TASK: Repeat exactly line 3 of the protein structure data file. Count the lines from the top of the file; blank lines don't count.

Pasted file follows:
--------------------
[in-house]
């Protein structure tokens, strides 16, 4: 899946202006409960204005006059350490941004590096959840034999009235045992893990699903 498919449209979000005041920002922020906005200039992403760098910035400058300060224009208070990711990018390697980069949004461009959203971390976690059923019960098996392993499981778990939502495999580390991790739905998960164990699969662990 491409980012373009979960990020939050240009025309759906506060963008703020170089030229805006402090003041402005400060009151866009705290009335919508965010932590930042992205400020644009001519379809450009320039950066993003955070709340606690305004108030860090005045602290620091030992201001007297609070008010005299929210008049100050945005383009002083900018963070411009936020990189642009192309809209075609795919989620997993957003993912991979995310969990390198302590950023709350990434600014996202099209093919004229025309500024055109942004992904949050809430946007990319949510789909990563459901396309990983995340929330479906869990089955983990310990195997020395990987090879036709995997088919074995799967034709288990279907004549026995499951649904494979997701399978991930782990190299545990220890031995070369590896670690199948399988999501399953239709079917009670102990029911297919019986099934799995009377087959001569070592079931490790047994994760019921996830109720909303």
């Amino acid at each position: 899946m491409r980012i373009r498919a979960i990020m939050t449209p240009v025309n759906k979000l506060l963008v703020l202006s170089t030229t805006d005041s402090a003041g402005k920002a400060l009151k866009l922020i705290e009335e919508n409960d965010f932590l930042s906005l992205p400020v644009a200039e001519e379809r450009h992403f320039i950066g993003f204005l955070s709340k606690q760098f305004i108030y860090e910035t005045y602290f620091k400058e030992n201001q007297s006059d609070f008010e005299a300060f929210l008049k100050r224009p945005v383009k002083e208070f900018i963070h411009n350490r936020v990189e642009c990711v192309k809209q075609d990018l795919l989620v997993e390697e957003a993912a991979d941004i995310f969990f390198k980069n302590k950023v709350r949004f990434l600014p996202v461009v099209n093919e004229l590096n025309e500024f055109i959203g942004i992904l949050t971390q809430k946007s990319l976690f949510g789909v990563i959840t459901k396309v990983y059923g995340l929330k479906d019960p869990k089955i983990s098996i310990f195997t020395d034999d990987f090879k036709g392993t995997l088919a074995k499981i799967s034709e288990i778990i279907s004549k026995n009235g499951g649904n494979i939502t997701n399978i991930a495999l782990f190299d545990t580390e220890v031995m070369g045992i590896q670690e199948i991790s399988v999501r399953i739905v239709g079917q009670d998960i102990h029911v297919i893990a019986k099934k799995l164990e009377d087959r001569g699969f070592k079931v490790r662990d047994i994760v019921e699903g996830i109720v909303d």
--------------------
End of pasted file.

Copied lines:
């Amino acid at each position: 899946m491409r980012i373009r498919a979960i990020m939050t449209p240009v025309n759906k979000l506060l963008v703020l202006s170089t030229t805006d005041s402090a003041g402005k920002a400060l009151k866009l922020i705290e009335e919508n409960d965010f932590l930042s906005l992205p400020v644009a200039e001519e379809r450009h992403f320039i950066g993003f204005l955070s709340k606690q760098f305004i108030y860090e910035t005045y602290f620091k400058e030992n201001q007297s006059d609070f008010e005299a300060f929210l008049k100050r224009p945005v383009k002083e208070f900018i963070h411009n350490r936020v990189e642009c990711v192309k809209q075609d990018l795919l989620v997993e390697e957003a993912a991979d941004i995310f969990f390198k980069n302590k950023v709350r949004f990434l600014p996202v461009v099209n093919e004229l590096n025309e500024f055109i959203g942004i992904l949050t971390q809430k946007s990319l976690f949510g789909v990563i959840t459901k396309v990983y059923g995340l929330k479906d019960p869990k089955i983990s098996i310990f195997t020395d034999d990987f090879k036709g392993t995997l088919a074995k499981i799967s034709e288990i778990i279907s004549k026995n009235g499951g649904n494979i939502t997701n399978i991930a495999l782990f190299d545990t580390e220890v031995m070369g045992i590896q670690e199948i991790s399988v999501r399953i739905v239709g079917q009670d998960i102990h029911v297919i893990a019986k099934k799995l164990e009377d087959r001569g699969f070592k079931v490790r662990d047994i994760v019921e699903g996830i109720v909303d």